Multi-Supplement Abolishes Brain Cell Loss

A scientist named C. D. Rollo has done extensive work on the ability of a complex supplement to combat aging. He uses a strain of transgenic mice that have high levels of growth hormone and IGF-1, which promote aging. Previously, Rollo and his team found that this complex, multi-supplement extended their lifespan by 28%, and even extended the lifespan of normal, wild-type mice by 11%. A more recent study found that this multi-supplement abolishes brain cell loss in these animals.

The ingredients of the multi-supplement are as follows:

complex supplement

 

In a just published study, his team used the same transgenic mouse model to study the loss of brain cells, an important malady of aging that leads to dementia, Alzheimer’s disease, and Parkinson’s disease, or in milder cases, cognitive impairment. (1)

These mice experience severe cognitive decline, losing greater than half the cells in the mid-brain region, the equivalent of a human case of Alzheimer’s.

They report that the multi-supplement completely abolishes the loss of brain cells in these mice, reverses cognitive decline, and increases sensory and motor function. Photoreceptor cells in the eyes were also increased.

The researchers comment, “We know of no other treatment with such efficacy, highlighting the potential for prevention or amelioration of human neuropathologies that are similarly associated with oxidative stress, inflammation and cellular dysfunction.” [My emphasis.]

So, what’s going on here?

Excess growth hormone and/or insulin-like growth factor (IGF-1) promote aging, and lead to oxidative stress, mitochondrial dysfunction, inflammation, and insulin resistance. These conditions then lead to the loss of brain cells.

The ingredients in the complex supplement alleviate these conditions and prevent the death of brain cells.

N-acetylcysteine and alpha lipoic acid increase glutathione, the body’s most important internal antioxidant.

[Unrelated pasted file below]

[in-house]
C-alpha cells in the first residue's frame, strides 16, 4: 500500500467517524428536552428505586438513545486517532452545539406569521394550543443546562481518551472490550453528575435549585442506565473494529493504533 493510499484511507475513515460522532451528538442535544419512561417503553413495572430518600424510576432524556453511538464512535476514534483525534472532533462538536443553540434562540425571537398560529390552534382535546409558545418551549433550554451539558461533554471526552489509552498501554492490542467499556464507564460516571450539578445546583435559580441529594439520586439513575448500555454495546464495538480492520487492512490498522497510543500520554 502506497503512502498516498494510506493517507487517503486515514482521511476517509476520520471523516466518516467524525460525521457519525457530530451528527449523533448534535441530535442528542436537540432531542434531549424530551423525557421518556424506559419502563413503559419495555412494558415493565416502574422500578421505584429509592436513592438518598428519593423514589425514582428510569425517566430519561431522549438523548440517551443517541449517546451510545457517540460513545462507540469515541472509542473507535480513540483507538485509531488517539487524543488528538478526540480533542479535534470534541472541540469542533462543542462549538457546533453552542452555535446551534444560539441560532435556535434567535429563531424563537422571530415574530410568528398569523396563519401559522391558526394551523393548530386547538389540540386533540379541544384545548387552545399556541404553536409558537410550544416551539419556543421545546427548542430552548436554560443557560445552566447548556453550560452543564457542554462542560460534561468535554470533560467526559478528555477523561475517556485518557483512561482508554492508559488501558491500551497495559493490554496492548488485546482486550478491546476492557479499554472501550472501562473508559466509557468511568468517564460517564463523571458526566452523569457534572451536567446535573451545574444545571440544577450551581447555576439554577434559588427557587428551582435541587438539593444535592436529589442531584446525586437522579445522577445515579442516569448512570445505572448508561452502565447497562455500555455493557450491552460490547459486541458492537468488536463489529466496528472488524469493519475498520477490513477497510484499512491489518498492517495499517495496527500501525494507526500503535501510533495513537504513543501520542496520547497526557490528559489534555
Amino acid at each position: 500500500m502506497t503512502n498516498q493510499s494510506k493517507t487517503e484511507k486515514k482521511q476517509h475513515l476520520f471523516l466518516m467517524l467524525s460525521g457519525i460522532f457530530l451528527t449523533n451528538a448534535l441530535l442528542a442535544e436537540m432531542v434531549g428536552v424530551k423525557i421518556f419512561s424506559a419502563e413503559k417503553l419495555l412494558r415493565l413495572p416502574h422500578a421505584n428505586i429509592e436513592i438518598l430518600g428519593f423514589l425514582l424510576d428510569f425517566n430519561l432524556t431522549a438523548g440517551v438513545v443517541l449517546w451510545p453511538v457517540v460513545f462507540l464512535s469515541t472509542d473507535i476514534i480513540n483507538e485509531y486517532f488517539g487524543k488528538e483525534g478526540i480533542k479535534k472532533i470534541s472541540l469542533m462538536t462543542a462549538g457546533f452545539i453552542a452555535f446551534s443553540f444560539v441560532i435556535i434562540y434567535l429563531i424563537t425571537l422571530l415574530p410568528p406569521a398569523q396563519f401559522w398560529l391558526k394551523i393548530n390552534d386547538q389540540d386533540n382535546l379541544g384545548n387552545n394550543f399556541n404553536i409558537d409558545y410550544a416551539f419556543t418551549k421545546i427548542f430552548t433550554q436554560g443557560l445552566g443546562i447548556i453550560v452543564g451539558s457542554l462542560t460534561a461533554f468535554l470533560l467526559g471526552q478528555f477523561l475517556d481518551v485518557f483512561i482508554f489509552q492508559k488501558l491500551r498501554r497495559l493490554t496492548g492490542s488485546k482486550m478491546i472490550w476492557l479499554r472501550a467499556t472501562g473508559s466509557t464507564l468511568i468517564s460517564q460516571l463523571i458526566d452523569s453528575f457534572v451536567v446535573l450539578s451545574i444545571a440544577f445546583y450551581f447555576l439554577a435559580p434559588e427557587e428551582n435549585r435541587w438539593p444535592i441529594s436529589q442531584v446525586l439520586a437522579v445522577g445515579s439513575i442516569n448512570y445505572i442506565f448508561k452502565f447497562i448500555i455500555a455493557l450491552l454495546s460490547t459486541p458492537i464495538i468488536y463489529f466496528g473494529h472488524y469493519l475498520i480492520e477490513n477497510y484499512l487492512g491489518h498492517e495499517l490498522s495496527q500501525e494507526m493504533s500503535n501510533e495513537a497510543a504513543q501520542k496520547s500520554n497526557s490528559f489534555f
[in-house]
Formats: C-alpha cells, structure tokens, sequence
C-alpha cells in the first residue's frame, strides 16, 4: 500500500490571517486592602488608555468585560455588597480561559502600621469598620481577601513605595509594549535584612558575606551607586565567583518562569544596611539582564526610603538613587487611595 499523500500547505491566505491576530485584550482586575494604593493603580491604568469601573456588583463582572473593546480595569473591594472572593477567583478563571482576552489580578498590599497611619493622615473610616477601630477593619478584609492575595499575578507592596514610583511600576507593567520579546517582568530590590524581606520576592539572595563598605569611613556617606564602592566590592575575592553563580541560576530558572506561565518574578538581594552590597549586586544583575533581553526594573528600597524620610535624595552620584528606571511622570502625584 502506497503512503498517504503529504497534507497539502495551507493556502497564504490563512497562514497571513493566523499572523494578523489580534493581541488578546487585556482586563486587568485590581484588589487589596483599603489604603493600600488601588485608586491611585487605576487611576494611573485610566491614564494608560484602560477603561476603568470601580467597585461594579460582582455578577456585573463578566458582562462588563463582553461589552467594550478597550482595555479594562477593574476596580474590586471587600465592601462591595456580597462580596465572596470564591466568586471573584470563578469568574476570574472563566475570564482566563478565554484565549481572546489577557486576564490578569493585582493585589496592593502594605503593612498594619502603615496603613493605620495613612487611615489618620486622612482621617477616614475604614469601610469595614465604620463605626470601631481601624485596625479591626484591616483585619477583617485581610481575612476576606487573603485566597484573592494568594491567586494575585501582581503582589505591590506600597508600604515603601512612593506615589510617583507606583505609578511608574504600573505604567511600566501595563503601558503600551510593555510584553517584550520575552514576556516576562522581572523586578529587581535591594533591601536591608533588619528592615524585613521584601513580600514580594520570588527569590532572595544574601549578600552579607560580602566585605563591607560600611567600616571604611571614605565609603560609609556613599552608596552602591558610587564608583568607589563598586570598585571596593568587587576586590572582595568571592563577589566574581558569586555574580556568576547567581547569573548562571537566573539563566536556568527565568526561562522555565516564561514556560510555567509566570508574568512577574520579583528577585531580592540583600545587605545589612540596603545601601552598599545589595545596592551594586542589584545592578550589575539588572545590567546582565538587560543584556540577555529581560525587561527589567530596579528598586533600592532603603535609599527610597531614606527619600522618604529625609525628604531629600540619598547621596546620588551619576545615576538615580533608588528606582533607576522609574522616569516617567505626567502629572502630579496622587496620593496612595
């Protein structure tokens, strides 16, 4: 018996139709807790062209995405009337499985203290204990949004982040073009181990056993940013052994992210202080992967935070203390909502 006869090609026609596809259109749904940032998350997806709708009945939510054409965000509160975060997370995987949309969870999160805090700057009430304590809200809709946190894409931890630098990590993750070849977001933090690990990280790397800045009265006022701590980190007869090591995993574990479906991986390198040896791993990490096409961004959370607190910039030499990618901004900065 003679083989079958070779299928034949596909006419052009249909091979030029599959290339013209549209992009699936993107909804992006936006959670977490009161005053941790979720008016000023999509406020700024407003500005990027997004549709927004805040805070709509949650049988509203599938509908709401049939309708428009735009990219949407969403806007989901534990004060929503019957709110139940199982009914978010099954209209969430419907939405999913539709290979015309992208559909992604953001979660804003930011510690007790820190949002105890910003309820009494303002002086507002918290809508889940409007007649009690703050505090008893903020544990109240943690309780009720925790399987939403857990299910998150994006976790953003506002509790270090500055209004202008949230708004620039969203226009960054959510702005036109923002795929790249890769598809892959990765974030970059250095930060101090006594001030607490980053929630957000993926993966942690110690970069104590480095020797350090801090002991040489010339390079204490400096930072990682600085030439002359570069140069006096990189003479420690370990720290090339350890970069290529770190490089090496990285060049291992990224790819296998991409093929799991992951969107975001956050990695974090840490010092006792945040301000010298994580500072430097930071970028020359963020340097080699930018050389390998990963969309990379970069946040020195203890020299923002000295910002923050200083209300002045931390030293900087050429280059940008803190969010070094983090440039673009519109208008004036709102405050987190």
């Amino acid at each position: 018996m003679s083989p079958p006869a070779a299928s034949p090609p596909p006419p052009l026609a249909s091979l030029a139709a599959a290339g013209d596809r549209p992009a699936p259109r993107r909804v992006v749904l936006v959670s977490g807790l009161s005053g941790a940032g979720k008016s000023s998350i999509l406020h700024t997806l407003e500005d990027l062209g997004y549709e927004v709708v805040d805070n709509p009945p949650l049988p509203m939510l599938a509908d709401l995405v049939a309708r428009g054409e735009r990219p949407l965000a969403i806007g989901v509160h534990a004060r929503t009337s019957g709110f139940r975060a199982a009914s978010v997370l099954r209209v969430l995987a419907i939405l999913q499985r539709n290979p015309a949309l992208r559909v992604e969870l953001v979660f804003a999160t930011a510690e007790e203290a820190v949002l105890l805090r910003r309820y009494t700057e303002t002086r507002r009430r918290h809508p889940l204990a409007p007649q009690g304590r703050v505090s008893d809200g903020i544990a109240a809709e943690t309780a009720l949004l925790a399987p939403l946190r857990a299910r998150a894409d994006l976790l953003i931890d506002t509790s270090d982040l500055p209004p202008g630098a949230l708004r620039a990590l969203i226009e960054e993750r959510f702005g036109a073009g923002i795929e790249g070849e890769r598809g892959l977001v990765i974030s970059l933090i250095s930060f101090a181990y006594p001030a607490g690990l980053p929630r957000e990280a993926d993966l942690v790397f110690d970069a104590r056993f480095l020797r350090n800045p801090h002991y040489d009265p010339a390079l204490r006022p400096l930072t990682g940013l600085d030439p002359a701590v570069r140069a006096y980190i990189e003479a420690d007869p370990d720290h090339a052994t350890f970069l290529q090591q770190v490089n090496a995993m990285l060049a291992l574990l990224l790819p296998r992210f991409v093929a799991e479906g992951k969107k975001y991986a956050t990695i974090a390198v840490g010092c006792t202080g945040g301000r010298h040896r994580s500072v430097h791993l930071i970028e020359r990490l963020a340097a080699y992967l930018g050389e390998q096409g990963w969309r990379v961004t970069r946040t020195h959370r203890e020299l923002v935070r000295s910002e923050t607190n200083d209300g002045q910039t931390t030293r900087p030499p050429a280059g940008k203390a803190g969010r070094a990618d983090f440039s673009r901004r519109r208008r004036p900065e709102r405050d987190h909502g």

Green tea extract promotes autophagy, the cellular self-cleansing process that gets rid of junk molecules that have passed their expiration date.

Acetylsalicylic acid (ASA): this is aspirin, currently one of the most effective anti-aging drugs known.

Omega-3 fatty acids, which are found in fish oil and are very important for health, decrease inflammation.

The list goes on, but the important point is that these ingredients can protect against many of the ravages of aging. It would be difficult if not impossible to obtain the amounts of these substances in the supplement through diet alone.

PS: Check out my Supplements Buying Guide for Men.

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13 comments
Tuba says June 6, 2016

One of the chemicals I have concerns about is Chromium Picolinate. There’s a lot of verbiage saying it’s not necessary, it’s not healthy, and it gets metabolized into cancer-triggering chemicals.

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Tuba says June 7, 2016

The other problem is that flaxseed oil has been implicated in early and aggressive prostate cancer. No sense having a sharp brain and a rotting bladder squeeze.

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    bigmyc says June 9, 2016

    At what point can we be sure that “implicated” is certain to mean, “causes?” Lavender, for instance, was long “known” to be an estrogenic mimic and thus, would promote gnynomastecomia (sp?). Further and more recent research now states that this is baloney. Perhaps the same is true of flax seed oil. After all, it is high in Omega 3s but I can’t say that I am aware of any other nutrients/anti-nutrients that it is dense with.

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      Tuba says June 9, 2016

      I was being gentle. The studies are across the board, helps it and harms it but although the darling of people who don’t know how to eat (vegetarians) the weight falls on the rotting side. Personally I avoid most things vegetarians are hot on, and, I avoid woman food… I mean crap like soy… When I die I will at least die manly.